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EDITORIAL PROTECTING HOODLUMS SPECIAL ORDER 40 TIES LAPD'S HANDS IN WAR ON GANGS.

FOR too long, the Los Angeles Police Department has had to wage its fight against gangs with one arm tied behind its back - hampered by Special Order 40, the 20-year-old policy that prohibits police officers from asking suspects, witnesses and victims about immigration status.

But if the city is ever going to defeat the gang culture that terrorizes its neighborhoods, it's going to need to start using every weapon at its disposal.

And that includes immigration laws.

No, that doesn't mean bringing back the bad old days of immigration sweeps, of L.A. cops playing Immigration and Naturalization Service and harassing immigrant communities throughout the city. It's those horrors that made immigrants reluctant to deal with the police, compromising public safety for everyone and resulting in Special Order 40 in the first place.

But for all the abuses of those days, there are corresponding lapses in tough policing today. Known gang members who are illegal immigrants walk the city's streets because cops lack the goods to put them away, even though cops could expel at least some of the gangsters from the country in an instant, simply by enforcing federal immigration laws that are already on the books.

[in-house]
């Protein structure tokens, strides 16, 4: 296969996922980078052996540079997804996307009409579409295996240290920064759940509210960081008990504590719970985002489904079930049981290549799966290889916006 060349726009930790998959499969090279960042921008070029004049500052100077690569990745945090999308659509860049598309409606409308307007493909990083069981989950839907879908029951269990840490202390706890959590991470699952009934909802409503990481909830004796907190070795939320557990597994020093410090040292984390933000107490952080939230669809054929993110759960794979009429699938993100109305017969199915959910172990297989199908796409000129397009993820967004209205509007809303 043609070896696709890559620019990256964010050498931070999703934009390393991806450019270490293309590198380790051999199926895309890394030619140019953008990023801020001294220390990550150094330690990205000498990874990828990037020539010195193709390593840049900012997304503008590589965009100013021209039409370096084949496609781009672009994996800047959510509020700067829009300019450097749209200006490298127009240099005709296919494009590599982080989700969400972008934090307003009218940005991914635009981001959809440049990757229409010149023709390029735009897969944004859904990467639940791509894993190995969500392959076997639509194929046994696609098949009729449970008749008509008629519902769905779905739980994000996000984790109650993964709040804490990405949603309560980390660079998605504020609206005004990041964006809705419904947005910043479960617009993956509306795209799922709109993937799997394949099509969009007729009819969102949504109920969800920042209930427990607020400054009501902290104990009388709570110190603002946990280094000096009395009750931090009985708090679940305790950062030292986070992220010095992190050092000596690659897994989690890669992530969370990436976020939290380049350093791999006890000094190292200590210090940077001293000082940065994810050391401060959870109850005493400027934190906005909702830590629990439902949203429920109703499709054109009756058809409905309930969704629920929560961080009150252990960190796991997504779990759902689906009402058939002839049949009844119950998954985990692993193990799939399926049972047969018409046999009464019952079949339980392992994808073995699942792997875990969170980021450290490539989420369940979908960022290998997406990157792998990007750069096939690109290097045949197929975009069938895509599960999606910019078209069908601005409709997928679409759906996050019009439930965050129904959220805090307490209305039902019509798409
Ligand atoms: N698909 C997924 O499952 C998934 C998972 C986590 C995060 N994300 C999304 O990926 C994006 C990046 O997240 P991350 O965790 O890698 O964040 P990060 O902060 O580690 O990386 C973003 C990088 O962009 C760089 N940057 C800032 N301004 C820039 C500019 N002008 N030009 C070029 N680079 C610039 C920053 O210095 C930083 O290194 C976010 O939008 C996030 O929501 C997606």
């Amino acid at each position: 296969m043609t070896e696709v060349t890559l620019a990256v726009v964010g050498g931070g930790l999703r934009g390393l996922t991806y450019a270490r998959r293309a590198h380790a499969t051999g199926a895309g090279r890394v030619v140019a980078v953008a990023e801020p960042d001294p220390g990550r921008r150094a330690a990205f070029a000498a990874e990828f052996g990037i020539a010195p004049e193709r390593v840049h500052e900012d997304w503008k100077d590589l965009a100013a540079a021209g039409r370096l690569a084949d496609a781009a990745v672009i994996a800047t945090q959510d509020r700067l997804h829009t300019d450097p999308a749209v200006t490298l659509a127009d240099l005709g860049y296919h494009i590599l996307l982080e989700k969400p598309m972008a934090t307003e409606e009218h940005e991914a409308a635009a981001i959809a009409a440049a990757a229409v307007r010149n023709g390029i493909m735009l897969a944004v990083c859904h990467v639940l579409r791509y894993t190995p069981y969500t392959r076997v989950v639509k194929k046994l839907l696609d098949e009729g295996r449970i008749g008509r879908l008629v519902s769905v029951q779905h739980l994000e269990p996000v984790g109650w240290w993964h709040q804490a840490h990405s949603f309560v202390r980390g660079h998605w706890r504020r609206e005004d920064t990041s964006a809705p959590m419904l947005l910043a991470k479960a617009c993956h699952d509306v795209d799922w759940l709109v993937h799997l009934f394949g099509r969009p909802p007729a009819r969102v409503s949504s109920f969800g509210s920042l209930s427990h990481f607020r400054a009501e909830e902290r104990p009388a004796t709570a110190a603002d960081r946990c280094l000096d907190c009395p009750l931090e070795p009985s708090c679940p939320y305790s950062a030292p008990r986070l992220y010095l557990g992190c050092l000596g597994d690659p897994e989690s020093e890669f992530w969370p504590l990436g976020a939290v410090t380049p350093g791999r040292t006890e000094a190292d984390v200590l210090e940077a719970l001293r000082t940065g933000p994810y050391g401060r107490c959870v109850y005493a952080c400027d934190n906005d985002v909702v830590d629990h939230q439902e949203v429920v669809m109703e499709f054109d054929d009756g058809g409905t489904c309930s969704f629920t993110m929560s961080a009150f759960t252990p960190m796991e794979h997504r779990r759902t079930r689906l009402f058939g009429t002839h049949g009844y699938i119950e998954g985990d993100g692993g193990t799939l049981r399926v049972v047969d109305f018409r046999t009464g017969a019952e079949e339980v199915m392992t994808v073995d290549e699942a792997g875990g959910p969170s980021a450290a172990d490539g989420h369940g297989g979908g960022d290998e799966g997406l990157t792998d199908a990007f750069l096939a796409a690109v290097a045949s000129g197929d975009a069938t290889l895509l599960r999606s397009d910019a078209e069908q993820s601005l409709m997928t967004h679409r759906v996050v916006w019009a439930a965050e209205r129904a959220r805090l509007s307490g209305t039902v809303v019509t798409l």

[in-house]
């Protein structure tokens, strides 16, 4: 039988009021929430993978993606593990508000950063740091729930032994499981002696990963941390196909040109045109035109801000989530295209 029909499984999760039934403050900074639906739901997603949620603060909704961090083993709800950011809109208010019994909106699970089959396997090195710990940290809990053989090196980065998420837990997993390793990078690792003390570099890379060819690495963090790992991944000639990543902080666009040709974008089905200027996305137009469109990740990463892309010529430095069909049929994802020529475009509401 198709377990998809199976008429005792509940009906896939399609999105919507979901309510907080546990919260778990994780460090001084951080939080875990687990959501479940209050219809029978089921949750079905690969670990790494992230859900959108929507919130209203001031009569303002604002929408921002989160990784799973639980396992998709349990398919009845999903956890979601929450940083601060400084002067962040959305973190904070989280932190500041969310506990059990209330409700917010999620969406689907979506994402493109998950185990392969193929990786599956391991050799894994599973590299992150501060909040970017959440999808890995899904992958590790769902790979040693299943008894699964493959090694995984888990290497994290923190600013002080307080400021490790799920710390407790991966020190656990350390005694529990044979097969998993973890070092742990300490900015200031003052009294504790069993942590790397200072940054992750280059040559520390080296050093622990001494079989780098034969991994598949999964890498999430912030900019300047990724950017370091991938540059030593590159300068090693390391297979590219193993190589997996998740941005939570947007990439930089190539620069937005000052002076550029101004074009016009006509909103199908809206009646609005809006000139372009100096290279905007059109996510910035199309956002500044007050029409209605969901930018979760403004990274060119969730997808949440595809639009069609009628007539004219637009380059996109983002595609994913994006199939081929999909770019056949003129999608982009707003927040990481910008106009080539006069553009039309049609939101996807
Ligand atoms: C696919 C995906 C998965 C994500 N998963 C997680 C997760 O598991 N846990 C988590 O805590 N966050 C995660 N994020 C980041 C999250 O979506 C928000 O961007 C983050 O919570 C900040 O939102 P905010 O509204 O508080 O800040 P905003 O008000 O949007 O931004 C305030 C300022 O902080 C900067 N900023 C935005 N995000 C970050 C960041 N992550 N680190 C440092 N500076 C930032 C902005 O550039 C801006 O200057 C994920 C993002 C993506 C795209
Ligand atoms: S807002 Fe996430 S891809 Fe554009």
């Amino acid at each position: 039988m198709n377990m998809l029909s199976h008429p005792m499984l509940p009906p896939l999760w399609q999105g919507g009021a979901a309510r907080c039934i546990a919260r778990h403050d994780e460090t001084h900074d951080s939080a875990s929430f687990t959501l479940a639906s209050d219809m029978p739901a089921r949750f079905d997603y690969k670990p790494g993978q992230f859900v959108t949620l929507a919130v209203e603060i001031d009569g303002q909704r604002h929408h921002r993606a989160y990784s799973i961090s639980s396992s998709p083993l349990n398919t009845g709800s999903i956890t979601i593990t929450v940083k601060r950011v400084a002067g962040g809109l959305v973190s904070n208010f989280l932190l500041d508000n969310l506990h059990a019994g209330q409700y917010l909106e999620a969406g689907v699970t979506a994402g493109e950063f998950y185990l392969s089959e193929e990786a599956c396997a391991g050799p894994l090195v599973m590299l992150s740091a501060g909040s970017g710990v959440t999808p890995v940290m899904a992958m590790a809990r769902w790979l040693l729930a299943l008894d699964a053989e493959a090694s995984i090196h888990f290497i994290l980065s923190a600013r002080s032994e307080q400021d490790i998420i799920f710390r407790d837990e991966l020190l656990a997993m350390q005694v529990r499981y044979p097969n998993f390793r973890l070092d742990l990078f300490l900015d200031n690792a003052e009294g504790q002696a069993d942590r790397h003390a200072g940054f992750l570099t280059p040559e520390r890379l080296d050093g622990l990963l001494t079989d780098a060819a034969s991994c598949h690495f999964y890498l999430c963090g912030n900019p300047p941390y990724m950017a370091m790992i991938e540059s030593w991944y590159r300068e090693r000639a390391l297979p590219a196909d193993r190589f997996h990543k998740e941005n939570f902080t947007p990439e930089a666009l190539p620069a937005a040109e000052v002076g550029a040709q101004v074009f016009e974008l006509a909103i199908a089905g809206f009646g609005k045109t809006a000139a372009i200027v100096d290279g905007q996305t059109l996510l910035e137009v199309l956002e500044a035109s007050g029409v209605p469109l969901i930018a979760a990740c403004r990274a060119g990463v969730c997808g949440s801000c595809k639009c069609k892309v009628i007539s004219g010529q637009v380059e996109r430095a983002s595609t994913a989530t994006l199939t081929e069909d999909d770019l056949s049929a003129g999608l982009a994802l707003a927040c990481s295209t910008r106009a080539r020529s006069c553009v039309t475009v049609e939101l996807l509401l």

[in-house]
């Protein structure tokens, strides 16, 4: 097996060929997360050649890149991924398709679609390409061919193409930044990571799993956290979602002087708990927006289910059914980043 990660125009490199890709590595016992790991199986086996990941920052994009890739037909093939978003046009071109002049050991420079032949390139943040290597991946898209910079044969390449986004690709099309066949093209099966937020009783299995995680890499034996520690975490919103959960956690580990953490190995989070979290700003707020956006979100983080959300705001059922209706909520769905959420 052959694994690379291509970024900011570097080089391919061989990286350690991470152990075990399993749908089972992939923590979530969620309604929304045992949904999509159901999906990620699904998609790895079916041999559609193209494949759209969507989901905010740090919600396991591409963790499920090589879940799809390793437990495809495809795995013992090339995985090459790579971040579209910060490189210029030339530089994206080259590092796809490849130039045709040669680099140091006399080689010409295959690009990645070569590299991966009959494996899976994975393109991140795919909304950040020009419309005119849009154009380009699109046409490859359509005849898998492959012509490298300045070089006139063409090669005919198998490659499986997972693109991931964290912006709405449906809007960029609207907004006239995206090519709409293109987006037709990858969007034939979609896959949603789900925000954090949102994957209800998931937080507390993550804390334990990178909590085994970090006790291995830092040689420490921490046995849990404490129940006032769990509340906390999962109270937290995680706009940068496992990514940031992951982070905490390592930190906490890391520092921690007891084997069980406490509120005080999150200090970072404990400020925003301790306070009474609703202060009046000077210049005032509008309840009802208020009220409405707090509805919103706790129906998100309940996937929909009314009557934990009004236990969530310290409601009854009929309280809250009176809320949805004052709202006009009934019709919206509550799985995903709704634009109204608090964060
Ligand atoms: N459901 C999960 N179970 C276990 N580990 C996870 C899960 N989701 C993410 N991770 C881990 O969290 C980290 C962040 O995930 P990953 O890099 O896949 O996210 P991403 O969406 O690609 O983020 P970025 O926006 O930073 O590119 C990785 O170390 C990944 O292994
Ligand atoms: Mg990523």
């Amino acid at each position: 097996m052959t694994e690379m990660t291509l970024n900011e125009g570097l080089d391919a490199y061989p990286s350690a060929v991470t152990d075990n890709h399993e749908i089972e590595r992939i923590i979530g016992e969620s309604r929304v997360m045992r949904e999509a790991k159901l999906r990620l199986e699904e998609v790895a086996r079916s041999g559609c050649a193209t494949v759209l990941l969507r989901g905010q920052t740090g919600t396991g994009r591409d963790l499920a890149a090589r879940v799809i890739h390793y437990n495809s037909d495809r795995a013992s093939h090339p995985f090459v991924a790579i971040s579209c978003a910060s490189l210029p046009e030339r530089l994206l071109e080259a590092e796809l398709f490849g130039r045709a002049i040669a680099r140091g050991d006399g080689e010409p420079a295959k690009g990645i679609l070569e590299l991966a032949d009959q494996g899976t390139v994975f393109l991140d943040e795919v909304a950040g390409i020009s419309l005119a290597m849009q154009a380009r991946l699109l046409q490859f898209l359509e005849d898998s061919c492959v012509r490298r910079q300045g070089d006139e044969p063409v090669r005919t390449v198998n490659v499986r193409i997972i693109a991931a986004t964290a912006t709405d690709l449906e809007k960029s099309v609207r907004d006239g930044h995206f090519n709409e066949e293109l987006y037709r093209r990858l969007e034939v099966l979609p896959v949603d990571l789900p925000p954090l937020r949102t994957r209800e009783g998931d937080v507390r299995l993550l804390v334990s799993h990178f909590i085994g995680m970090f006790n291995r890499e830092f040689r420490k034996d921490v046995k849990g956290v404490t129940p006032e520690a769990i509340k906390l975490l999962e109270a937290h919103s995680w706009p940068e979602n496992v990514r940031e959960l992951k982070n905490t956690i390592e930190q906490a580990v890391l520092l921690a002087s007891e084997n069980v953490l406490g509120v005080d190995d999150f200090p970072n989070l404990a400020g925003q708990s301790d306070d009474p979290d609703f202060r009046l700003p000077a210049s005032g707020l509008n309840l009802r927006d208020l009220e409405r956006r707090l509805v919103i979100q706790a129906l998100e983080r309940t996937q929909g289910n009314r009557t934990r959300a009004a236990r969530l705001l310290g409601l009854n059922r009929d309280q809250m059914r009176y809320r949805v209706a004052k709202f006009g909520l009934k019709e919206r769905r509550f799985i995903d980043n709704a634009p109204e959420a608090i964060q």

There needs to be a reasonable, common-sense approach to dealing with illegal immigrants who are also violent criminals, drug dealers and the like. While L.A. must never go back to the dark days of immigration sweeps, it cannot continue to operate under the blindness of Special Order 40 that lets thugs roam free and puts everyone - especially members of immigrant communities - at risk.

A sensible place would be to submit the names of those listed on citywide gang injunctions - known members of gangs engaging in criminal activity - to the INS to verify their immigration status. Those who are here illegally could be deported, making the streets safer for all, without infringing on anyone's civil liberties.

Such a strategy is a natural fit for Police Chief William Bratton's ``broken windows'' approach to policing. A key component of the theory is using minor offenses - in New York, Bratton's cops went after subway turnstile-jumpers - to find serious offenders, such as parole violators or people carrying illegal weapons.

And it's also in keeping with City Hall's long-standing promise to use every possible means, such as gang injunctions, to go after the city's street terrorists. Neither anachronistic policies nor political correctness should keep the LAPD from doing all it can to keep Los Angeles safe.

Nonetheless, city leaders are skittish about touching the sacred cow that is Special Order 40.

``Immigration is a federal issue, a federal responsibility,'' says City Councilman Dennis Zine, a former cop, and he's right. But fighting gangs is a city responsibility, and where federal policy and city policing overlap, Washington and City Hall must work together.

Special Order 40 has its purpose. Yet originally, it was supposed to make the LAPD more effective, and to the extent that it keeps the city from fighting gangs, it's now having precisely the opposite effect.

It's time to revisit the policy so Special Order 40 stops serving gangs, and starts serving the public.
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Title Annotation:Editorial
Publication:Daily News (Los Angeles, CA)
Article Type:Editorial
Date:Nov 21, 2003
Words:519
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